As the nation reflected recently on 21st anniversary of the terrorist attacks on 9/11, as well as the one year anniversary of the botched withdrawal of U.S. forces in Afghanistan, many have wondered whether the terrorist organizations ISIS and Al Qaeda have been able to reorganize and benefit from the new Taliban government.
According to a US intelligence assessment released in mid-August, Al Qaeda specifically “has not reconstituted its presence in Afghanistan,” but that is not to say that Al Qaeda is not being being aided by the new Taliban regime at all.
In a recent interview with The Political Insider contributor and former U.S. Air Force veteran Kat Anderson, a bronze star recipient who served several tours, including in Afghanistan, during her 20-year-career, the question was posed whether the various terrorist networks would begin to regroup and restructure with the Taliban in place.
Is the Threat Real?
Anderson argues that claims about a terrorist-free Afghanistan aren’t entirely accurate. Particularly when the second in command of Al Qaeda, Ayman al-Zawahiri, was recently killed in a drone strike while staying in the home of a member of the new Taliban government.
“This man was staying in downtown Kabul in a member of the new Taliban government’s, like, vacation home,” said Anderson. “He knew he was there.”
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Anderson reiterated the concerns laid out in a statement given by Gen. McKenzie, who oversaw the military’s central command, to the Senate Armed Services Committee in September of last year. McKenzie believed that a “reconstituted Al Qaeda or ISIS with aspirations to attack the United States is a very real possibility.”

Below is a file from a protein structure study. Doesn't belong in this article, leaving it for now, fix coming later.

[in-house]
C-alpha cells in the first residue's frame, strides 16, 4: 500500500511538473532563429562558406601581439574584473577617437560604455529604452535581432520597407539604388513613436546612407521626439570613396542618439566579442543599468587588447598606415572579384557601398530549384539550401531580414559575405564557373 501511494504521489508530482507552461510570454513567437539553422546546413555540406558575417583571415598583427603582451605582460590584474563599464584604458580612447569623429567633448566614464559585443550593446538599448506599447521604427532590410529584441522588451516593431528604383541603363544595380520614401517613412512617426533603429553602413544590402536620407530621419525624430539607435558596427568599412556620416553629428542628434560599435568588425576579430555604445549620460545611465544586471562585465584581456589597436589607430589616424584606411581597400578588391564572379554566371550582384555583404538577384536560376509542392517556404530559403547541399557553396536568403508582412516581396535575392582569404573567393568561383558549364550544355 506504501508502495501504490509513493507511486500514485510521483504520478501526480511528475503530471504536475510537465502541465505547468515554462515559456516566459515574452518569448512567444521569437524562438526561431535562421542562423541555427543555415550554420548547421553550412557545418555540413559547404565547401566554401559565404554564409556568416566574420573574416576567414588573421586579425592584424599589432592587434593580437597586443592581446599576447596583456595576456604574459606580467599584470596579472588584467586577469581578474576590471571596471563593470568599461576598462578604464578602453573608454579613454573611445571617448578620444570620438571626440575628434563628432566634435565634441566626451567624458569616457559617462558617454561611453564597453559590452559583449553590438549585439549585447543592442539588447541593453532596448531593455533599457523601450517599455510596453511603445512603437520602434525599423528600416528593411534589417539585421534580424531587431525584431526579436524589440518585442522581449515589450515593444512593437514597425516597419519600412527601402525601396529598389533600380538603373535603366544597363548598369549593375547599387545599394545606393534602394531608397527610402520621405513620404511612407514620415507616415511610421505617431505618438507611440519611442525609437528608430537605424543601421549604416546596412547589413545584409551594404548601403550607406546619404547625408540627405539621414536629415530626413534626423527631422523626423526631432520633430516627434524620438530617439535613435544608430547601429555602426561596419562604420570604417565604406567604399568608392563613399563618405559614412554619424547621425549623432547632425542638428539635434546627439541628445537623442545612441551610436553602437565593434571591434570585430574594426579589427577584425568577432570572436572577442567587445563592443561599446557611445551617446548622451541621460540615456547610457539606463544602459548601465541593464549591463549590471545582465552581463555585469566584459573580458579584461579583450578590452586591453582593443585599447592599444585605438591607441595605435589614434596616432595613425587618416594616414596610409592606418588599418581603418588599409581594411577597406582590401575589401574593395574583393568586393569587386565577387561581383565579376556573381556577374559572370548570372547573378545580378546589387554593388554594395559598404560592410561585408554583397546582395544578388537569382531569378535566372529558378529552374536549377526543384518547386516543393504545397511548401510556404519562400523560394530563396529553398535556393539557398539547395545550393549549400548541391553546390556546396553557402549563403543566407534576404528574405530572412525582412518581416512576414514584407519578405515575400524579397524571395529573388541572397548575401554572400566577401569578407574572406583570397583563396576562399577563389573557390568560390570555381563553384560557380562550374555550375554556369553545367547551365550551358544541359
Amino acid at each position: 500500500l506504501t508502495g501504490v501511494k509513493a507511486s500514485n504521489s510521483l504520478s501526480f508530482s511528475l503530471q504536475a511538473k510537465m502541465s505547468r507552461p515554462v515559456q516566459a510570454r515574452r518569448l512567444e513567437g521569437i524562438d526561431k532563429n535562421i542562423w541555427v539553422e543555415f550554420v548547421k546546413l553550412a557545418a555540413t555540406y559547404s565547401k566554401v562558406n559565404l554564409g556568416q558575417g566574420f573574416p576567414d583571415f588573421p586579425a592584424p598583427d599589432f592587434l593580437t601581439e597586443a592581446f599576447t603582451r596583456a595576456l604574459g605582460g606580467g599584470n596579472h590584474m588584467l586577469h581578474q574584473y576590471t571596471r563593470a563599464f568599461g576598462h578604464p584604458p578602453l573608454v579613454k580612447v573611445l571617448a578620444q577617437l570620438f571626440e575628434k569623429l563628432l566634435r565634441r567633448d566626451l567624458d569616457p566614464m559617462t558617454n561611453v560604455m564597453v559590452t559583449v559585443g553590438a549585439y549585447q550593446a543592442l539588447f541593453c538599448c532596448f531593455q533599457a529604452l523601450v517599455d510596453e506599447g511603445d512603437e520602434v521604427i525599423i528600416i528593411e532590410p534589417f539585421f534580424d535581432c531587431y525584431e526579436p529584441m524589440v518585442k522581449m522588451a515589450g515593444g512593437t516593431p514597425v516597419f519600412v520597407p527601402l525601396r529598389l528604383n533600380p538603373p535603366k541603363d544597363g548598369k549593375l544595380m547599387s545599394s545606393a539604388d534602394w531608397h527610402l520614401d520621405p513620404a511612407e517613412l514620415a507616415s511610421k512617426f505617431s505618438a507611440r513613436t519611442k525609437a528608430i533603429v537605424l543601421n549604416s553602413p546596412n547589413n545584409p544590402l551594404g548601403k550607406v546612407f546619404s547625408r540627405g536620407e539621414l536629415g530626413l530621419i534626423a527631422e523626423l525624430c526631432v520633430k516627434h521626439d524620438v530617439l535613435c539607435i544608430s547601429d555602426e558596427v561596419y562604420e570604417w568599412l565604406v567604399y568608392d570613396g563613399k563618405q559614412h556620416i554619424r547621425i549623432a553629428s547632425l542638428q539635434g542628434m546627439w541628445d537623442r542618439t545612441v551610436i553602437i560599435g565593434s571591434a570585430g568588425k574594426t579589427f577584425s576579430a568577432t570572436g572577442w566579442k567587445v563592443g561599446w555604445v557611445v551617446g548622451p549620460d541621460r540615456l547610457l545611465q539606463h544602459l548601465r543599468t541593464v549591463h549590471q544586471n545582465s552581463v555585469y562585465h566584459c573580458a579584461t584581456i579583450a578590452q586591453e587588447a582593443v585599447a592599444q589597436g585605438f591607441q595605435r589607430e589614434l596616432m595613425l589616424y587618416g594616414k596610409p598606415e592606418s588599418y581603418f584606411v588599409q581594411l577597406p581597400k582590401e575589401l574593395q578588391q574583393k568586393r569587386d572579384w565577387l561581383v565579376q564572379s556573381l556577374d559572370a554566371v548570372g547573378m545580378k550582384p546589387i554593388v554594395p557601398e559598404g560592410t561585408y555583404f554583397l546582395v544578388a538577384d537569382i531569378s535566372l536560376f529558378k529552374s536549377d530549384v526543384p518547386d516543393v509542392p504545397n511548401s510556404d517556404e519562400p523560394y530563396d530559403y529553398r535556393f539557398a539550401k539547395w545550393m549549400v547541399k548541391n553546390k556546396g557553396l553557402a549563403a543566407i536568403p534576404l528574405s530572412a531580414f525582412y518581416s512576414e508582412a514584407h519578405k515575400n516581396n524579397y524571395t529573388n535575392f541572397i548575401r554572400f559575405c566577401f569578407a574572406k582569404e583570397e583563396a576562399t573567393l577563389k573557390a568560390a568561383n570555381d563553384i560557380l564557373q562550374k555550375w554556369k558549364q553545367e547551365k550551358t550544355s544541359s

Despite this, the intelligence community still claims there isn’t significant proof enough to say that Al Qaeda specifically is a bigger threat to the United States and the region than they were a year ago. The assessment states the terrorist group “does not have a capability to launch attacks against the US or its interests abroad from Afghanistan.”
Anderson, however, believes that while immediate threats might not be arising from within Afghanistan now, that doesn’t mean moves aren’t being put in place for larger operations to be conducted eventually, with al-Zawahiri’s presence in the nation’s capital proof enough that the terrorist leader and his followers felt safe enough to come.
“You don’t have to be a foreign policy expert or a counter intelligence expert to know Al Qaeda is there again,” Anderson said.
Some US officials echo Anderson’s view, with some telling CNN that the report only shows where the terrorist groups are now, not where they could potentially be over time especially as the Taliban continues to build and operate a new government.
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